Usain Bolt

Video: Usain Bolt anchors relay win; Diamond League recap

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Usain Bolt wrapped up the London Anniversary Games with a no-doubt-about-it anchor leg on the 4×100-meter relay at the Olympic Stadium on Saturday.

Bolt and his Racers Track Club won the event in 37.75 seconds, easily beating France (38.45). The 4×100 world record set by Bolt and Jamaica at the 2012 Olympics is 36.84. This was Bolt’s first appearance at the Olympic Stadium since his triple gold performance at the 2012 Games.

An All-Star team of Americans Mike RodgersWallace SpearmonTony McQuay and St. Kitts and Nevis’ Kim Collins could have given Bolt’s Racers quartet problems, but they botched the last handoff from Collins to McQuay.

Bolt was the star attraction, even in a team event. His teammates — Mario ForsytheKemar Bailey-Cole and Warren Weir — all wore yellow jerseys. Bolt was in a blue and red Puma uniform.

He took the orange baton from Weir for the final straight and breezed to win, keeping his eye on the clock the whole time. Mo Farah could be seen in the background watching Bolt cross the finish.

“I wanted to run a fast time to see where we’re at,” Bolt told the BBC, adding this foursome will pretty much be the Jamaican relay team in Moscow (though Forsythe didn’t make the Jamaican team in an individual event).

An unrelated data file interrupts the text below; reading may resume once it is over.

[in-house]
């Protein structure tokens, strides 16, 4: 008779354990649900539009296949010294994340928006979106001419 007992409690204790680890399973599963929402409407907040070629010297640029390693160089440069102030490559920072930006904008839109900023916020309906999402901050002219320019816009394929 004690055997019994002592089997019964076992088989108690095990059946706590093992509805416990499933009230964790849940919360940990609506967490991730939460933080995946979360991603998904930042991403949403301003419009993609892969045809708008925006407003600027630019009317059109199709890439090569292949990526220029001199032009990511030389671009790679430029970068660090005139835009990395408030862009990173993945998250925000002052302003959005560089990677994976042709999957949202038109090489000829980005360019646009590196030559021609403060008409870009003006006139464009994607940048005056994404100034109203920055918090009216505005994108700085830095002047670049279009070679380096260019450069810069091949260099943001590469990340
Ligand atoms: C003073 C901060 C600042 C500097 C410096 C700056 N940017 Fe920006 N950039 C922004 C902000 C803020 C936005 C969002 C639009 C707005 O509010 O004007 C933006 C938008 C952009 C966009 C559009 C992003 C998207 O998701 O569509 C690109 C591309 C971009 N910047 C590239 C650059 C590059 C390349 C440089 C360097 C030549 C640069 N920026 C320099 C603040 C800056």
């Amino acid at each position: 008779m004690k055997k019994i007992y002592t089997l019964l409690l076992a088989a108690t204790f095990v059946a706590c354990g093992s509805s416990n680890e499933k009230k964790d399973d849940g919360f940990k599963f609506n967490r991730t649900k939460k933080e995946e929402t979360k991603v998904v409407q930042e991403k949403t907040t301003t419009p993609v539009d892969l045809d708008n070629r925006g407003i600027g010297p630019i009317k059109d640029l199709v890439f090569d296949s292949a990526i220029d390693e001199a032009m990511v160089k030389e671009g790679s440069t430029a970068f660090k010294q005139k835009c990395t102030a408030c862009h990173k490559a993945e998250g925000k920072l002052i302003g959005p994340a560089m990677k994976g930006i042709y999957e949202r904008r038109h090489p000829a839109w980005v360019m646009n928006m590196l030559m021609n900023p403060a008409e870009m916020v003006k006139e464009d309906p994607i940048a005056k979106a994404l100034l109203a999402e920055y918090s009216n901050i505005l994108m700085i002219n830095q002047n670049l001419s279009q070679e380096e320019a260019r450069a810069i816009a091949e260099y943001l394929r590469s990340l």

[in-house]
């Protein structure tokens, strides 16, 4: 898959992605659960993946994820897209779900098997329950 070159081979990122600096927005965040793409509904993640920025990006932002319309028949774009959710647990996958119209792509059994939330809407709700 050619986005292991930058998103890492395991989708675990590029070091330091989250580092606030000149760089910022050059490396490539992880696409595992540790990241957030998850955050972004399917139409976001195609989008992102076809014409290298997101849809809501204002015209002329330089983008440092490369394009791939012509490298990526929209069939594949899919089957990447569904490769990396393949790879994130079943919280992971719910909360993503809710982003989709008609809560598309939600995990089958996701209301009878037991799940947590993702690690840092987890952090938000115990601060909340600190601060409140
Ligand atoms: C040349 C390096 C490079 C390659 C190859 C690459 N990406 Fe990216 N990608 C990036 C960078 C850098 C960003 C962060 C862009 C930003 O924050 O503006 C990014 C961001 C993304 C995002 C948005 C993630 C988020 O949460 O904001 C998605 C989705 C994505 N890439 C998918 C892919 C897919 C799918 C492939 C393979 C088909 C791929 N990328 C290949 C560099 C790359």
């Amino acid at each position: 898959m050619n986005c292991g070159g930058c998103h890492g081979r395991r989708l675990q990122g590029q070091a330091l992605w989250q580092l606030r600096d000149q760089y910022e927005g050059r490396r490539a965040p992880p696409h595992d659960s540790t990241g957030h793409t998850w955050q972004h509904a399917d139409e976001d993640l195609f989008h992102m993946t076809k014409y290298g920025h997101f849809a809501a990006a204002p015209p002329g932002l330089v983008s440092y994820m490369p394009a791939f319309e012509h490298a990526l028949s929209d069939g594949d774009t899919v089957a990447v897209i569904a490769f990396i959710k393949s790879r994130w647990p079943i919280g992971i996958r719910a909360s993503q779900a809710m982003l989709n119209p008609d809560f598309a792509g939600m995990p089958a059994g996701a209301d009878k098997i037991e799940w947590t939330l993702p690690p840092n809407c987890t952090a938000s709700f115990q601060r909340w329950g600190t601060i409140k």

Bolt now goes into worlds with the fastest time in the world in the 100 (if you take out Tyson Gay) and the 200. His Jamaican team in the 4×100, even without the injured Yohan Blake, will fight with the U.S., without Gay, for gold as well.

“It wasn’t perfect early in the season, but it’s coming together at the right time,” Bolt said.

Complete results

Women’s 100 meters: It was a strange afternoon in what was the deepest sprint field of the second day of the meet.

Reigning world champion Carmelita Jeter withdrew from the final with a quad injury, according to Flotrack, after running a season’s best 10.93 in her heat.

Jeter missed the U.S. championships in June due to a quad injury. With worlds just two weeks away, this is a situation to monitor.

Two-time Olympic champion Shelly-Ann Fraser-Pryce put up a very smooth world-leading 10.77 in her heat. But Fraser-Pryce was never a factor in the final, running a 10.94 for fourth place.